Dottli provides a nice tool for couples with diabetes
The worst thing about type 1 diabetes at the moment for me is force feeding. I am trying to maintain my weight and there is nothing that frustrates me more than having to force feed. The need for force feeding occurs when I have to exercise and my BG levels are waaay too low. I need to bring it up, sometimes by a lot. I have had to eat a half jar of honey (which I strongly dislike) to get my BG levels to a safe level for exercise. Sometimes my body also suddenly reacts much more strongly to insulin and I find myself at almost hypo values with like 5 units of active insulin running through my veins. I have no choice but to eat, even if I just ate 30 minutes earlier.
These things greatly affect how people with type 1 diabetes feel about themselves. Hence it is a good idea for the SO to understand the things that are happening in the diabetics’ life. A great way to get know your diabetic’s illness is to start a joint chat channel on Dottli’s app. That way whenever a diabetic logs BG value, bolus, meal or exercise, the partner gets the information automatically on the chat channel. It’s a great way to learn to know your better half’s other life-long companion.
Where did my healthy habits go? I had a long summer holiday during which I slept in and didn’t really watch my diet. The whole spring I was able to withstand eating sugary treats, but when my holiday started, I succumbed. The daily routines like having a healthy lunch every day at 11 o’clock vanished. I could have my lunch at 14 o’clock and eat cake and candy in the evening. I suspect my weight has gone up by at least 2 kilograms during the last four weeks. This week is my first week at work and I know already it will be HARD to wean myself off of the daily sugar fix. Last time I fixed my diet in January, it took me several weeks to get past the sugar cravings.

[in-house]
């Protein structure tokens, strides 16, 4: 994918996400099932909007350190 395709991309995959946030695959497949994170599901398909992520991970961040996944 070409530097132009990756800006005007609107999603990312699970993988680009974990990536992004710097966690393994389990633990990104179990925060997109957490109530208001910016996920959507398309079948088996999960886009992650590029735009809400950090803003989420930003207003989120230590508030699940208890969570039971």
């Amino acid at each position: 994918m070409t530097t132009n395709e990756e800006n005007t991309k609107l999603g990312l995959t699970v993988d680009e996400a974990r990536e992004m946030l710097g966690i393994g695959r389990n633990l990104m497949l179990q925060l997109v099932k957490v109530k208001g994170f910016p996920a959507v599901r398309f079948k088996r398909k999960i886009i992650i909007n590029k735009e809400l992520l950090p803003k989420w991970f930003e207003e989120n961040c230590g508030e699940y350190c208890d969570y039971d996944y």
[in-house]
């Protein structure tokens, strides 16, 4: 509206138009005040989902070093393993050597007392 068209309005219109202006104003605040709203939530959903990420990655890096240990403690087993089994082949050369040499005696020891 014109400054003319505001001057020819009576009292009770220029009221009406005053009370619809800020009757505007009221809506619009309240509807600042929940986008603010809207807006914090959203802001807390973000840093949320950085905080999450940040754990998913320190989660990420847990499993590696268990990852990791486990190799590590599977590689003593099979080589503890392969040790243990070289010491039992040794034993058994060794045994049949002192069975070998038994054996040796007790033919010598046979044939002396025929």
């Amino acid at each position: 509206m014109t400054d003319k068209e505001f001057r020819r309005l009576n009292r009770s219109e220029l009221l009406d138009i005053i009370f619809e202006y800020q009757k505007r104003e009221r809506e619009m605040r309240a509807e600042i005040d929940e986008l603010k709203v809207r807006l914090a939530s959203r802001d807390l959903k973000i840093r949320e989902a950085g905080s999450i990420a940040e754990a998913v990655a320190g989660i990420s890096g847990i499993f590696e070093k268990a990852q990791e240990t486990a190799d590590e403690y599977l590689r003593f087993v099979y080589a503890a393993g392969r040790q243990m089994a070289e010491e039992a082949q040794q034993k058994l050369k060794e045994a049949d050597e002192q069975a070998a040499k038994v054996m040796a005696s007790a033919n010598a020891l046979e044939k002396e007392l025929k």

My diabetes has been okay so far though. Even though my diet has gone awry, I have been able to exercise. The lawn needs mowing and that takes over an hour every week. I’ve gone to boxing practice at least once a week and I’ve hunted some Pokemon while walking in my brand new hiking shoes.
During holidays I sleep in late and eat poorly. That’s not too bad, one might even say it sounds like a proper holiday attitude. I have given myself permission to do all that, but I have kept in mind that it’s only temporary. Now that my work routines are coming back, it’s time to take control again. And this is how I’m going to do it:
1. I’ll go to sleep at 22 o’clock instead of midnight
2. I’ll start having steady, healthy lunches at work (I can now share pictures of my meals to my friends on Dottli’s chat channels!)
3. No candy or chocolate
4. Sweet pastries only on special occasions like birthday parties or other celebrations. It’s important to separate everyday life and times of celebration.
5. I’ll maintain my healthy exercise habits
I have a big sweet tooth, but salty treats are not a problem, so I’ll allow myself salty pastries in moderation.
I really enjoyed my summer vacation.
That’s my recipe for healthy normal life and more easily manageable type 1 diabetes. Healthy habits are an important part of type 1 diabetes care, they are not crucial only for type 2 diabetics. But a list with five items in it means that I have five balls I have to juggle with. I am bound to drop at least one of them and I am prepared for it. When I lapse, I’ll just pick up the ball right away. And if the lapse lasts a week, I won’t give up, I’ll just start again.
That’s the biggest rule of maintaining healthy habits: always start again, there is no such thing as game over.
Dottli is a digital health company based in Finland and improving life with diabetes is our first focus. As a hub for connected health apps and devices and with cloud-based intelligence, Dottli can also provide real-time support on your personal health goals.